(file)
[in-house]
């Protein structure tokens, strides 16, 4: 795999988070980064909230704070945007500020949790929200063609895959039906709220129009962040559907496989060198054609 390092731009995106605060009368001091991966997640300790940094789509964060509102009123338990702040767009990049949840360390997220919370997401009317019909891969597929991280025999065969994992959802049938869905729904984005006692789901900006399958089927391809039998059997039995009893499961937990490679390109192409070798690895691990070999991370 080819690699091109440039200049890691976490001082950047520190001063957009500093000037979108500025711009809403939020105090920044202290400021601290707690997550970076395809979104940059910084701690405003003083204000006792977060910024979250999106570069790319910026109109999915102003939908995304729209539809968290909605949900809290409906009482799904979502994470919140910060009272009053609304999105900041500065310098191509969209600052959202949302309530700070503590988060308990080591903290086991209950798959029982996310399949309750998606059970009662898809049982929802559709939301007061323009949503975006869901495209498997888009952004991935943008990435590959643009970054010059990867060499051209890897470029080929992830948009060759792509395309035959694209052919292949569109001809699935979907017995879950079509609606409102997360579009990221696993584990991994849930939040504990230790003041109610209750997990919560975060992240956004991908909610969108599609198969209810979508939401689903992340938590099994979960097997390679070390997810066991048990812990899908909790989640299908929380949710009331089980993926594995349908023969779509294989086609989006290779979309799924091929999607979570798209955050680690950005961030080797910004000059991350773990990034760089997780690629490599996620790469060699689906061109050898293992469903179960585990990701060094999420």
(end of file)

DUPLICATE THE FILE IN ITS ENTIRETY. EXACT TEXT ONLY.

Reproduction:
[in-house]
């Protein structure tokens, strides 16, 4: 795999988070980064909230704070945007500020949790929200063609895959039906709220129009962040559907496989060198054609 390092731009995106605060009368001091991966997640300790940094789509964060509102009123338990702040767009990049949840360390997220919370997401009317019909891969597929991280025999065969994992959802049938869905729904984005006692789901900006399958089927391809039998059997039995009893499961937990490679390109192409070798690895691990070999991370 080819690699091109440039200049890691976490001082950047520190001063957009500093000037979108500025711009809403939020105090920044202290400021601290707690997550970076395809979104940059910084701690405003003083204000006792977060910024979250999106570069790319910026109109999915102003939908995304729209539809968290909605949900809290409906009482799904979502994470919140910060009272009053609304999105900041500065310098191509969209600052959202949302309530700070503590988060308990080591903290086991209950798959029982996310399949309750998606059970009662898809049982929802559709939301007061323009949503975006869901495209498997888009952004991935943008990435590959643009970054010059990867060499051209890897470029080929992830948009060759792509395309035959694209052919292949569109001809699935979907017995879950079509609606409102997360579009990221696993584990991994849930939040504990230790003041109610209750997990919560975060992240956004991908909610969108599609198969209810979508939401689903992340938590099994979960097997390679070390997810066991048990812990899908909790989640299908929380949710009331089980993926594995349908023969779509294989086609989006290779979309799924091929999607979570798209955050680690950005961030080797910004000059991350773990990034760089997780690629490599996620790469060699689906061109050898293992469903179960585990990701060094999420």